She couldn’t shake that dim memory of the nameless man she’d killed on the night she got her powers. She hated Marquis in a way she couldn’t articulate, and if the memories that recurred every time she crossed paths with him were any clue, it was somehow tied to that.
It’s not even really his fault that she hates his guts. But it’s not her fault either. It’s an unfortunate coincidence, one that would go on to haunt her as she was tasked with taking care of his child.
She wondered if it was because she liked him on a level. Was her psyche trying to protect her from repeating her earlier mistake?
“Little close for comfort, Brandish dear,” Marquis spoke.
Oh, has she been subconsciously getting closer to finishing him off as her thoughts went on?
She looked down. She’d unconsciously pressed the blade closer. When she lifted it, she could see the burn at the base of his throat.
…I love the calmness of him speaking up about that.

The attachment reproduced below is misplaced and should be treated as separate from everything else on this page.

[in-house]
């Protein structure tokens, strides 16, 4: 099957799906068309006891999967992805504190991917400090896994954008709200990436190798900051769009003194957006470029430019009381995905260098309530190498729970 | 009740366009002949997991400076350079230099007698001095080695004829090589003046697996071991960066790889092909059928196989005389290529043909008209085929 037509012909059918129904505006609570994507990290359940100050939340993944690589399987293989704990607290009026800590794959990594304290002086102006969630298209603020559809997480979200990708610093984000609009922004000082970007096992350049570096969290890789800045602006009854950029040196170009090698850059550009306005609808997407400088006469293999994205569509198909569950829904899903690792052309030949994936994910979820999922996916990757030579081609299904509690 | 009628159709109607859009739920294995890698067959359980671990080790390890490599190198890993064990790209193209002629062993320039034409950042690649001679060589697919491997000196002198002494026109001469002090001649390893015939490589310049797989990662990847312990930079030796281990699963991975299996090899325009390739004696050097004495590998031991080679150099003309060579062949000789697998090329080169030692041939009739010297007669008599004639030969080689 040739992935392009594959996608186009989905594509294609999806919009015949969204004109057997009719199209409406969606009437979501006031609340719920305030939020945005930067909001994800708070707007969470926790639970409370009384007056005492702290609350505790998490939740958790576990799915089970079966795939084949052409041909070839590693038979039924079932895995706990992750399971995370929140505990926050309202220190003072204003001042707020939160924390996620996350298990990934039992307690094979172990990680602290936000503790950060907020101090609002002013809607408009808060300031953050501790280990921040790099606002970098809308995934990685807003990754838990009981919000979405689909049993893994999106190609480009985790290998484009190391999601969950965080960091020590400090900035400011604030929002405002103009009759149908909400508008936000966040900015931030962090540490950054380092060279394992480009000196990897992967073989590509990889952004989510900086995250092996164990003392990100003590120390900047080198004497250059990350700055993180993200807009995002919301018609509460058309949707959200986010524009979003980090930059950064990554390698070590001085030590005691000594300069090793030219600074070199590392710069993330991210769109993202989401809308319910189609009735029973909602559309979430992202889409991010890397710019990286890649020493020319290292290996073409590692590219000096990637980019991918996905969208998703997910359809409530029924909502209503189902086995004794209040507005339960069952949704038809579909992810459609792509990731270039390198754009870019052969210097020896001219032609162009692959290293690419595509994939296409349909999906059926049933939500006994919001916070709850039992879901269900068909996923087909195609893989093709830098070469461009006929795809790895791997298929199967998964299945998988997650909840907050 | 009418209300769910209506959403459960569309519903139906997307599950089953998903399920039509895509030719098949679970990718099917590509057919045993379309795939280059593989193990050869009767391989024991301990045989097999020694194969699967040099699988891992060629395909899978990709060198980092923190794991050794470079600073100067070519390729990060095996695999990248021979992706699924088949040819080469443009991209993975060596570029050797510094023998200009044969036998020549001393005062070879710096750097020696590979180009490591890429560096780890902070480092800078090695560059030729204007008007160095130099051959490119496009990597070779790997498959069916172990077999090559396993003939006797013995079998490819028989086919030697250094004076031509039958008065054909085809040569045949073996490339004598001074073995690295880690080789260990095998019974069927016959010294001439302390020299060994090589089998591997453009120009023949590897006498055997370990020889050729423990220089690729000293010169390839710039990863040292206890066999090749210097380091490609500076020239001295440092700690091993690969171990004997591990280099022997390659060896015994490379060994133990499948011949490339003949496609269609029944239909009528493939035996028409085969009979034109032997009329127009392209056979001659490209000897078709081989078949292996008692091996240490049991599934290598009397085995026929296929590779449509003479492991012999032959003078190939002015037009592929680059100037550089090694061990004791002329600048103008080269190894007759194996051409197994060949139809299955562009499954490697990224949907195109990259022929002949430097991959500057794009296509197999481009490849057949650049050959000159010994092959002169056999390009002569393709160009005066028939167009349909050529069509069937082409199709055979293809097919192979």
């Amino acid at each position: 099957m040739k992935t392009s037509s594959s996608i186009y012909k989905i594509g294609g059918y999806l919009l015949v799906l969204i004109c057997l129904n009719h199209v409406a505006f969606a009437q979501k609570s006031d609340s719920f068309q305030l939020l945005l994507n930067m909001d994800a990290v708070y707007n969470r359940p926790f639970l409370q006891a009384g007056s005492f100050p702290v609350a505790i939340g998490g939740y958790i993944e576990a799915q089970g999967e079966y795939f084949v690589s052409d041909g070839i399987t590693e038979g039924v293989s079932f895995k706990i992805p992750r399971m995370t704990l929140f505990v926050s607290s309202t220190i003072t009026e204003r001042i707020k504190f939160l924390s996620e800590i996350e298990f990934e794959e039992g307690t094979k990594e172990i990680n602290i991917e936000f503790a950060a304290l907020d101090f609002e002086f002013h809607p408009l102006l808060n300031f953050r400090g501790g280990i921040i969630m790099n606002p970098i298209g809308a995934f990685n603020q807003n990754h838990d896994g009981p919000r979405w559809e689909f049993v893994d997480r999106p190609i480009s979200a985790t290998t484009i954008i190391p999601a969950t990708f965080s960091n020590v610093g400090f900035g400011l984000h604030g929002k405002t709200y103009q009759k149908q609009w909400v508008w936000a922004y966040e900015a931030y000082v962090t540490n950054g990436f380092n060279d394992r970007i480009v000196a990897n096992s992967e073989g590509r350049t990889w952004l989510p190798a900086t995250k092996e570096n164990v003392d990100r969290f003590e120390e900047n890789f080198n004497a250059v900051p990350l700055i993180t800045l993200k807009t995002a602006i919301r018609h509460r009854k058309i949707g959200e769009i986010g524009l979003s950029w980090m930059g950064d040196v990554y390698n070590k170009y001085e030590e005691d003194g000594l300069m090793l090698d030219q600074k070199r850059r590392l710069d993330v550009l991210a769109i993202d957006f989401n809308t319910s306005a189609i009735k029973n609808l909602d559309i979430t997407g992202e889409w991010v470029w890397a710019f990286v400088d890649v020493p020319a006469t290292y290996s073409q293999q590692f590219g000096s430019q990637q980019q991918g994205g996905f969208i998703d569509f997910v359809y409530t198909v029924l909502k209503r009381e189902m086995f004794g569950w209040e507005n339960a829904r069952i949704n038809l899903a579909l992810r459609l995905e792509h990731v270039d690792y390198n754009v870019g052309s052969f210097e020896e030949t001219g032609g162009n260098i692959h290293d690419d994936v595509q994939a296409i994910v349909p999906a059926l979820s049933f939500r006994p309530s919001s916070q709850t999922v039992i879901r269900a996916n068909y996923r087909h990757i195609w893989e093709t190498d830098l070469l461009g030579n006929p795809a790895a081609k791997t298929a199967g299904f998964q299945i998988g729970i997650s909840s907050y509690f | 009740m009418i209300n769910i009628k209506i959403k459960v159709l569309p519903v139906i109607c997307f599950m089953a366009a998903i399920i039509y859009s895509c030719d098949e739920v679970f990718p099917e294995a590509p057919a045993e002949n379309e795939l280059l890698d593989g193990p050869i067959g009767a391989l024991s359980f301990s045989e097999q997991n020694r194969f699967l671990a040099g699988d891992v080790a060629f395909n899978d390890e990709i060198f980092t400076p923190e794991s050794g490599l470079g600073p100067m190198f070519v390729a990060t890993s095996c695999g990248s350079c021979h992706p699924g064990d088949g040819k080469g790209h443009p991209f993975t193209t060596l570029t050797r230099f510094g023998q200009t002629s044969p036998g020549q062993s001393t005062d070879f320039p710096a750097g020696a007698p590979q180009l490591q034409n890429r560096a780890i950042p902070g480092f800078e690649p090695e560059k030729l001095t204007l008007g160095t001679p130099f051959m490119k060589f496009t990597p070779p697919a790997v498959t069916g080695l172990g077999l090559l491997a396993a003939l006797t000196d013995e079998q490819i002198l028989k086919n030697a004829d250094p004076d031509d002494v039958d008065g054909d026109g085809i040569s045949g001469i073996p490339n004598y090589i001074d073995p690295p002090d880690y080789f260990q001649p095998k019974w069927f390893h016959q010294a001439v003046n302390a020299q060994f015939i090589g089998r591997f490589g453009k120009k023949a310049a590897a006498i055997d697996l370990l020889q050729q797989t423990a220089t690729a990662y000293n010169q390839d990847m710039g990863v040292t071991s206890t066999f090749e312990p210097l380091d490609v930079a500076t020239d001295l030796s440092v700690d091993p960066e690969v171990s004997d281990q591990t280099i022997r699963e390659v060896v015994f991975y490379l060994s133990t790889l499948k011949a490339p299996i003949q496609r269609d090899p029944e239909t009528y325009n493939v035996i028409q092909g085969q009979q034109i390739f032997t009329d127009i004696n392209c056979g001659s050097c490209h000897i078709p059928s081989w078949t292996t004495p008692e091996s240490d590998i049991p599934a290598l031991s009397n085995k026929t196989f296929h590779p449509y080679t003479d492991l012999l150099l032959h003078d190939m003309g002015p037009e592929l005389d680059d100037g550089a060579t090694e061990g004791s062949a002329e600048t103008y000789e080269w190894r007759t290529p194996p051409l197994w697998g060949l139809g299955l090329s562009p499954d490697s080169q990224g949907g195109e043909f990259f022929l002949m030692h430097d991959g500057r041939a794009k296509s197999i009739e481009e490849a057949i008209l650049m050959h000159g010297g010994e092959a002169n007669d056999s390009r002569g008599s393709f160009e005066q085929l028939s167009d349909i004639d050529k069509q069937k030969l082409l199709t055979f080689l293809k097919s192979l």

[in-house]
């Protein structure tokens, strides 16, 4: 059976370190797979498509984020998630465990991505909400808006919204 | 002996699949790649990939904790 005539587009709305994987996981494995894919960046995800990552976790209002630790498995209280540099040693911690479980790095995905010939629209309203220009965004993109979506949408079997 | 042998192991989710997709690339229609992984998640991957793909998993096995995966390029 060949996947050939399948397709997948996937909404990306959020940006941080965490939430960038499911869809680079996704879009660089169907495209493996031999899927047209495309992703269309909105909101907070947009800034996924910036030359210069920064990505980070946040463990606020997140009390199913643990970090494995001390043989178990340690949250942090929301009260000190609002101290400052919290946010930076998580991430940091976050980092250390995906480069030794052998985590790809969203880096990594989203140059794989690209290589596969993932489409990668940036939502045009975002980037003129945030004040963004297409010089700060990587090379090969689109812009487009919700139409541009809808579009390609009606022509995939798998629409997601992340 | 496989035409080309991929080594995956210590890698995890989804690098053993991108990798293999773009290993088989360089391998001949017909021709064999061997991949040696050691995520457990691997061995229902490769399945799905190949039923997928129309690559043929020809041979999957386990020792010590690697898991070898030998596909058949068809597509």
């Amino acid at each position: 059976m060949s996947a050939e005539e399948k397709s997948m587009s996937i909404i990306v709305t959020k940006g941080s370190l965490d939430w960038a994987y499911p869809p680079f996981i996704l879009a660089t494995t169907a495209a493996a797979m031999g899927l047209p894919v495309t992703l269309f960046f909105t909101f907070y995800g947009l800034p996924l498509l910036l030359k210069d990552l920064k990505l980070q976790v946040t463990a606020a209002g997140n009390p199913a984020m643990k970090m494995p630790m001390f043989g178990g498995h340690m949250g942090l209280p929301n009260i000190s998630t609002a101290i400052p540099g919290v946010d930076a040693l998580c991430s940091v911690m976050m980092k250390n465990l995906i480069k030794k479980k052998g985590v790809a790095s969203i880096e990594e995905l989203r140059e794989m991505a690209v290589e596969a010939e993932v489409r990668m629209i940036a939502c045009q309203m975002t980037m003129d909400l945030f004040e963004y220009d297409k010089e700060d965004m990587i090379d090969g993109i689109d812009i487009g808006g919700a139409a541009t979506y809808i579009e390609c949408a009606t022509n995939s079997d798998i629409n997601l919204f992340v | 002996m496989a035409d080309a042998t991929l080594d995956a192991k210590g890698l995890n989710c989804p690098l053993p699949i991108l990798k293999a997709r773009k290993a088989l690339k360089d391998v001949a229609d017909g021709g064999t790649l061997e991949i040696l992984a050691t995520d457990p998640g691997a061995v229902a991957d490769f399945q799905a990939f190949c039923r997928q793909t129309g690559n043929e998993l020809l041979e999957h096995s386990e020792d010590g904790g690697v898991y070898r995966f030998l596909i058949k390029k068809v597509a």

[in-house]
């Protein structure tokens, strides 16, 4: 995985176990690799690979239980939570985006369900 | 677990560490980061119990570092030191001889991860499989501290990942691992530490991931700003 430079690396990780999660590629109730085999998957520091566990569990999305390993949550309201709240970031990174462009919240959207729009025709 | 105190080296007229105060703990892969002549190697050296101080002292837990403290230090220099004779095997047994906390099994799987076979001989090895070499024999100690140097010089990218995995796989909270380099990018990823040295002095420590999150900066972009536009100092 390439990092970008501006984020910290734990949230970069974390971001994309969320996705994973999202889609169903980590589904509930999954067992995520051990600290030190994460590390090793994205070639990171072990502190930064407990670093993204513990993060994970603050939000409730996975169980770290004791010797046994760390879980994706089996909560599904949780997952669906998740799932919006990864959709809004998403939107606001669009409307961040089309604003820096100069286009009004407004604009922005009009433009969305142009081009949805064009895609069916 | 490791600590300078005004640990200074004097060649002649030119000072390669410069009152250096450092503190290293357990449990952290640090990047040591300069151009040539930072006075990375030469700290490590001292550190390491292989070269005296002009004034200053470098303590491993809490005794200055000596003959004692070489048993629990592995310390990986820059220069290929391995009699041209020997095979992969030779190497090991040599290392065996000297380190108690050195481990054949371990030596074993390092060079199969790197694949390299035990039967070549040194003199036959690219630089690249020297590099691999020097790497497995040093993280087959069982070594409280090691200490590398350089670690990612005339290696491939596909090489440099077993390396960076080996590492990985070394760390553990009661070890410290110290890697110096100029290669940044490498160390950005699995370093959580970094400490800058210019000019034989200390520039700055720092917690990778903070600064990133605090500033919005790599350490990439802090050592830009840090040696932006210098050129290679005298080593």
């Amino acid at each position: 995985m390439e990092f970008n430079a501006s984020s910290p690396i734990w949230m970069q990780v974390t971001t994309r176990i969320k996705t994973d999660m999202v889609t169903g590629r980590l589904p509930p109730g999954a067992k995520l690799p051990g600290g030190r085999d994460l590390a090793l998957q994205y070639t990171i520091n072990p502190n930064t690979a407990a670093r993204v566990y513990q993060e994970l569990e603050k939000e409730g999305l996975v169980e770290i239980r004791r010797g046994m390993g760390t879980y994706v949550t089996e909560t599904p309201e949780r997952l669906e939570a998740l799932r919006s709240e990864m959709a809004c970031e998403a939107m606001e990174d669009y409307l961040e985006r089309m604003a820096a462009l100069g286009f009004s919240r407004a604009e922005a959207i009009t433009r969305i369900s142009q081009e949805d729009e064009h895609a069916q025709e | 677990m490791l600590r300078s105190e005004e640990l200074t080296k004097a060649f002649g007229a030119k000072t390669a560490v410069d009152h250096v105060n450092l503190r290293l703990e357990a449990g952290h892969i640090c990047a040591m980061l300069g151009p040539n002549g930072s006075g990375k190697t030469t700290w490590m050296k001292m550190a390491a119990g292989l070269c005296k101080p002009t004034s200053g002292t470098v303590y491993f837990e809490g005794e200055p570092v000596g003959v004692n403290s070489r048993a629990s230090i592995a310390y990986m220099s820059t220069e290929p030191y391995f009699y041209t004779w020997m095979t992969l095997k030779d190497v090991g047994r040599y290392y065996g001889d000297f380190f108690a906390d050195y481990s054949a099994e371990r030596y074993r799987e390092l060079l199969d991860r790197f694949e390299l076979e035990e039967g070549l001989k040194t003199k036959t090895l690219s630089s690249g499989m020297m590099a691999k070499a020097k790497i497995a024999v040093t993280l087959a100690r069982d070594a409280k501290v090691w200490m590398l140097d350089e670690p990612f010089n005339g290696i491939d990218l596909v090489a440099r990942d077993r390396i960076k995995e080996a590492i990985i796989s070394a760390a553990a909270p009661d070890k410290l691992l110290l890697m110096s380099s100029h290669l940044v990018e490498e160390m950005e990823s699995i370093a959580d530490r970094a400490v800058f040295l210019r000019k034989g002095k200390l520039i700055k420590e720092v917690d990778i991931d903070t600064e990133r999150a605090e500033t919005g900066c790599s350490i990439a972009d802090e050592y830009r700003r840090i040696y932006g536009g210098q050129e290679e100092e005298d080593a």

I wonder if he feels pain? Immunity to pain would be a reasonable secondary power for someone who regularly manipulates his bones to come out through his flesh and skin.
“Thank you kindly,” he spoke. There was a trace of irony there.
That cultured act, the civility that was real. Marquis was fair, he played by the rules. His rules, but he stuck to them without fail. It didn’t match her vision of what a criminal should be. It was jarring, creating a kind of dissonance.
I know, isn’t it great?
That dissonance was redoubled as she looked at the forlorn little girl. Layers upon layers, distilled in one expression. Criminal, civilized man, child.
I mean, text-only alliteration is nice and all, but this kinda makes it sound like she’s saying he’s a child.
Maybe “Criminal, civilized man, loving father.” would work better?
Then again, Carol has more pressing things to consider than how her thoughts might be read if written down.